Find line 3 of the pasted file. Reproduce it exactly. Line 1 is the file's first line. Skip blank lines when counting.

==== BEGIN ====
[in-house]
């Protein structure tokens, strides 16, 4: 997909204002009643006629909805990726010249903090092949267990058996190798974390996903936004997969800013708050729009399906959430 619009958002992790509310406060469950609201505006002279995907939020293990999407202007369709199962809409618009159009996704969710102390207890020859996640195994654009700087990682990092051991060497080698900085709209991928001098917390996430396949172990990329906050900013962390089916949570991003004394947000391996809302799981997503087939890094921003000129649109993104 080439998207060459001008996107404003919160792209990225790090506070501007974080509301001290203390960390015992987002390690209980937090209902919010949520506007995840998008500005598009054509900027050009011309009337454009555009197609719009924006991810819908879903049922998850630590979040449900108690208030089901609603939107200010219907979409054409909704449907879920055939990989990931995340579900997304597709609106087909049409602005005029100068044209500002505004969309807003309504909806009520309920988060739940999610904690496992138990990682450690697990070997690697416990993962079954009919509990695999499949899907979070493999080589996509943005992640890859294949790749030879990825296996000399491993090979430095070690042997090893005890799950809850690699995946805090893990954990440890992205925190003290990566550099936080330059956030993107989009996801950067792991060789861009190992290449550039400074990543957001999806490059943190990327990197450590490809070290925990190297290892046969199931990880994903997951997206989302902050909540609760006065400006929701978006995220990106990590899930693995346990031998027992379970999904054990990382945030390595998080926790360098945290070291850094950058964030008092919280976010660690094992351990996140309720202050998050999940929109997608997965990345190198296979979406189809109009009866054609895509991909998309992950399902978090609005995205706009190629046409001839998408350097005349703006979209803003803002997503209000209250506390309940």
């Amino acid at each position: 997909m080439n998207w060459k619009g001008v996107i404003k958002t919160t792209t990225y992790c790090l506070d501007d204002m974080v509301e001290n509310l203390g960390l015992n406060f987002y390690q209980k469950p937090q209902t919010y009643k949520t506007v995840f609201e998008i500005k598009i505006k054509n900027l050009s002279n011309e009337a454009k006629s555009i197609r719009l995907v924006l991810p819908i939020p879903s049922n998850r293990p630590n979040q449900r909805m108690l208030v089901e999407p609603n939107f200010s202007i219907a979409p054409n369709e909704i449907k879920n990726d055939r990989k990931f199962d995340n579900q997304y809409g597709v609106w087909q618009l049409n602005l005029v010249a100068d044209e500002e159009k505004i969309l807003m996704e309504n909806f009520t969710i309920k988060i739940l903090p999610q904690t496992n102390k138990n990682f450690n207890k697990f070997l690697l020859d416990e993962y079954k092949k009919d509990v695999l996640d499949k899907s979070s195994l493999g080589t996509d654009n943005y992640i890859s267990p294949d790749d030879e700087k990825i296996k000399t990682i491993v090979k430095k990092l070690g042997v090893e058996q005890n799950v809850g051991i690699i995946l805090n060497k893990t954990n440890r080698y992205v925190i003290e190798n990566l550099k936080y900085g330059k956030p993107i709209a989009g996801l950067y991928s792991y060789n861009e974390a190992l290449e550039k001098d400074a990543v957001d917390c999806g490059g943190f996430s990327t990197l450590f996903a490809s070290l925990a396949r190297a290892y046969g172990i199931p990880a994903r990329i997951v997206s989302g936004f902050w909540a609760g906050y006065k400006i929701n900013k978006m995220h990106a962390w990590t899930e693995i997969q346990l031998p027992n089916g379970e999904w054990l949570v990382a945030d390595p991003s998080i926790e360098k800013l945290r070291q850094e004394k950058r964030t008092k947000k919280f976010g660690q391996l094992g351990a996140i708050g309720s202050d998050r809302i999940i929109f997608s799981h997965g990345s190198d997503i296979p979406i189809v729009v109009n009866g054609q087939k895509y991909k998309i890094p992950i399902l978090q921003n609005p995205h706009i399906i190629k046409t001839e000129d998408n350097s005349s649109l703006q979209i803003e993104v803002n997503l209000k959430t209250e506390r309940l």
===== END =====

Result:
């Amino acid at each position: 997909m080439n998207w060459k619009g001008v996107i404003k958002t919160t792209t990225y992790c790090l506070d501007d204002m974080v509301e001290n509310l203390g960390l015992n406060f987002y390690q209980k469950p937090q209902t919010y009643k949520t506007v995840f609201e998008i500005k598009i505006k054509n900027l050009s002279n011309e009337a454009k006629s555009i197609r719009l995907v924006l991810p819908i939020p879903s049922n998850r293990p630590n979040q449900r909805m108690l208030v089901e999407p609603n939107f200010s202007i219907a979409p054409n369709e909704i449907k879920n990726d055939r990989k990931f199962d995340n579900q997304y809409g597709v609106w087909q618009l049409n602005l005029v010249a100068d044209e500002e159009k505004i969309l807003m996704e309504n909806f009520t969710i309920k988060i739940l903090p999610q904690t496992n102390k138990n990682f450690n207890k697990f070997l690697l020859d416990e993962y079954k092949k009919d509990v695999l996640d499949k899907s979070s195994l493999g080589t996509d654009n943005y992640i890859s267990p294949d790749d030879e700087k990825i296996k000399t990682i491993v090979k430095k990092l070690g042997v090893e058996q005890n799950v809850g051991i690699i995946l805090n060497k893990t954990n440890r080698y992205v925190i003290e190798n990566l550099k936080y900085g330059k956030p993107i709209a989009g996801l950067y991928s792991y060789n861009e974390a190992l290449e550039k001098d400074a990543v957001d917390c999806g490059g943190f996430s990327t990197l450590f996903a490809s070290l925990a396949r190297a290892y046969g172990i199931p990880a994903r990329i997951v997206s989302g936004f902050w909540a609760g906050y006065k400006i929701n900013k978006m995220h990106a962390w990590t899930e693995i997969q346990l031998p027992n089916g379970e999904w054990l949570v990382a945030d390595p991003s998080i926790e360098k800013l945290r070291q850094e004394k950058r964030t008092k947000k919280f976010g660690q391996l094992g351990a996140i708050g309720s202050d998050r809302i999940i929109f997608s799981h997965g990345s190198d997503i296979p979406i189809v729009v109009n009866g054609q087939k895509y991909k998309i890094p992950i399902l978090q921003n609005p995205h706009i399906i190629k046409t001839e000129d998408n350097s005349s649109l703006q979209i803003e993104v803002n997503l209000k959430t209250e506390r309940l």